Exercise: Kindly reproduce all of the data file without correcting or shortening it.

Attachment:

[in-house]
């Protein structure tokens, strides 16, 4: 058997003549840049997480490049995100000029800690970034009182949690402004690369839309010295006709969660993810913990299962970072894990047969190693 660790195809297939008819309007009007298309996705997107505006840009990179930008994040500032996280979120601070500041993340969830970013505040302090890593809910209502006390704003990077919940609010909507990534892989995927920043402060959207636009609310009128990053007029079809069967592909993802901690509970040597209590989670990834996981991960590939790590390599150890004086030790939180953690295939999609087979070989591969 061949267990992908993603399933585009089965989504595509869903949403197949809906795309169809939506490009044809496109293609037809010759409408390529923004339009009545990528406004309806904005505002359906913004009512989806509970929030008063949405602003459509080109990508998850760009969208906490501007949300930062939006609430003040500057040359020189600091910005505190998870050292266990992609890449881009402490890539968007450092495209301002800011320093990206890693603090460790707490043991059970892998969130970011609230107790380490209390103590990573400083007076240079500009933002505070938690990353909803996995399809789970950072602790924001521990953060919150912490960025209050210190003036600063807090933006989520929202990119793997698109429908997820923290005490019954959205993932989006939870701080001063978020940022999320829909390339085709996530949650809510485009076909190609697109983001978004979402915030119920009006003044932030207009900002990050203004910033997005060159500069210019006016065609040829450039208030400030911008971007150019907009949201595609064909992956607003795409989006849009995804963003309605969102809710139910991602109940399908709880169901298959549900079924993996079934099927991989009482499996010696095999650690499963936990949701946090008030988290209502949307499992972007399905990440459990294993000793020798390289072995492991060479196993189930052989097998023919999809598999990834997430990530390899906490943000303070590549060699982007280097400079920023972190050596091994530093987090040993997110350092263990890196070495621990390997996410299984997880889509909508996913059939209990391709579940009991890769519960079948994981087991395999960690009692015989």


[in-house]
């Protein structure tokens, strides 16, 4: 058997003549840049997480490049995100000029800690970034009182949690402004690369839309010295006709969660993810913990299962970072894990047969190693 660790195809297939008819309007009007298309996705997107505006840009990179930008994040500032996280979120601070500041993340969830970013505040302090890593809910209502006390704003990077919940609010909507990534892989995927920043402060959207636009609310009128990053007029079809069967592909993802901690509970040597209590989670990834996981991960590939790590390599150890004086030790939180953690295939999609087979070989591969 061949267990992908993603399933585009089965989504595509869903949403197949809906795309169809939506490009044809496109293609037809010759409408390529923004339009009545990528406004309806904005505002359906913004009512989806509970929030008063949405602003459509080109990508998850760009969208906490501007949300930062939006609430003040500057040359020189600091910005505190998870050292266990992609890449881009402490890539968007450092495209301002800011320093990206890693603090460790707490043991059970892998969130970011609230107790380490209390103590990573400083007076240079500009933002505070938690990353909803996995399809789970950072602790924001521990953060919150912490960025209050210190003036600063807090933006989520929202990119793997698109429908997820923290005490019954959205993932989006939870701080001063978020940022999320829909390339085709996530949650809510485009076909190609697109983001978004979402915030119920009006003044932030207009900002990050203004910033997005060159500069210019006016065609040829450039208030400030911008971007150019907009949201595609064909992956607003795409989006849009995804963003309605969102809710139910991602109940399908709880169901298959549900079924993996079934099927991989009482499996010696095999650690499963936990949701946090008030988290209502949307499992972007399905990440459990294993000793020798390289072995492991060479196993189930052989097998023919999809598999990834997430990530390899906490943000303070590549060699982007280097400079920023972190050596091994530093987090040993997110350092263990890196070495621990390997996410299984997880889509909508996913059939209990391709579940009991890769519960079948994981087991395999960690009692015989």